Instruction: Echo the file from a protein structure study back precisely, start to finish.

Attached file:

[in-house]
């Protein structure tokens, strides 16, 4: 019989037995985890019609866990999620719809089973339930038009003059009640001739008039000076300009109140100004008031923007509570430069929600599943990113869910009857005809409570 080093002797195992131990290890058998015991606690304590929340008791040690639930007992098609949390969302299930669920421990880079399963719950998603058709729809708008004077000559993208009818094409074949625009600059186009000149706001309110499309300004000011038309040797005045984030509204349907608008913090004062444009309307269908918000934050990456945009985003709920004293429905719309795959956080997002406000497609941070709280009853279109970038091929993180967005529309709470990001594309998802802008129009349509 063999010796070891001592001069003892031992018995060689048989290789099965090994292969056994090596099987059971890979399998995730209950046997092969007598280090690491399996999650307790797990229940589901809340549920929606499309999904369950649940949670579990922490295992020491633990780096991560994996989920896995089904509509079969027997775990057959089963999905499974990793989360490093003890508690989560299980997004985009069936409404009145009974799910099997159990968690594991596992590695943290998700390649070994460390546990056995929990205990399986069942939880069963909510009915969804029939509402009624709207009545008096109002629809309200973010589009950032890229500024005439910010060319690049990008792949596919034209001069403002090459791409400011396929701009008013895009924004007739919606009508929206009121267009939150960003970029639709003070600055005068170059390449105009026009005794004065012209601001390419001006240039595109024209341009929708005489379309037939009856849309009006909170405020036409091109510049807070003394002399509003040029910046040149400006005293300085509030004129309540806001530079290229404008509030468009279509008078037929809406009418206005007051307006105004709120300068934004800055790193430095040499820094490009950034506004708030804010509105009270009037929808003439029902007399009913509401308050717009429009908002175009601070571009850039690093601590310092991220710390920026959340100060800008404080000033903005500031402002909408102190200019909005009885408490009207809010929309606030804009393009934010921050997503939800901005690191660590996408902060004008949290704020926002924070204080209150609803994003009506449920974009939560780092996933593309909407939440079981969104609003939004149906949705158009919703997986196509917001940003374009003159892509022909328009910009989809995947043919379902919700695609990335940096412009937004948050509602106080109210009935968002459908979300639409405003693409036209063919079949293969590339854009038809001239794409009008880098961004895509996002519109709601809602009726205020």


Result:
[in-house]
């Protein structure tokens, strides 16, 4: 019989037995985890019609866990999620719809089973339930038009003059009640001739008039000076300009109140100004008031923007509570430069929600599943990113869910009857005809409570 080093002797195992131990290890058998015991606690304590929340008791040690639930007992098609949390969302299930669920421990880079399963719950998603058709729809708008004077000559993208009818094409074949625009600059186009000149706001309110499309300004000011038309040797005045984030509204349907608008913090004062444009309307269908918000934050990456945009985003709920004293429905719309795959956080997002406000497609941070709280009853279109970038091929993180967005529309709470990001594309998802802008129009349509 063999010796070891001592001069003892031992018995060689048989290789099965090994292969056994090596099987059971890979399998995730209950046997092969007598280090690491399996999650307790797990229940589901809340549920929606499309999904369950649940949670579990922490295992020491633990780096991560994996989920896995089904509509079969027997775990057959089963999905499974990793989360490093003890508690989560299980997004985009069936409404009145009974799910099997159990968690594991596992590695943290998700390649070994460390546990056995929990205990399986069942939880069963909510009915969804029939509402009624709207009545008096109002629809309200973010589009950032890229500024005439910010060319690049990008792949596919034209001069403002090459791409400011396929701009008013895009924004007739919606009508929206009121267009939150960003970029639709003070600055005068170059390449105009026009005794004065012209601001390419001006240039595109024209341009929708005489379309037939009856849309009006909170405020036409091109510049807070003394002399509003040029910046040149400006005293300085509030004129309540806001530079290229404008509030468009279509008078037929809406009418206005007051307006105004709120300068934004800055790193430095040499820094490009950034506004708030804010509105009270009037929808003439029902007399009913509401308050717009429009908002175009601070571009850039690093601590310092991220710390920026959340100060800008404080000033903005500031402002909408102190200019909005009885408490009207809010929309606030804009393009934010921050997503939800901005690191660590996408902060004008949290704020926002924070204080209150609803994003009506449920974009939560780092996933593309909407939440079981969104609003939004149906949705158009919703997986196509917001940003374009003159892509022909328009910009989809995947043919379902919700695609990335940096412009937004948050509602106080109210009935968002459908979300639409405003693409036209063919079949293969590339854009038809001239794409009008880098961004895509996002519109709601809602009726205020």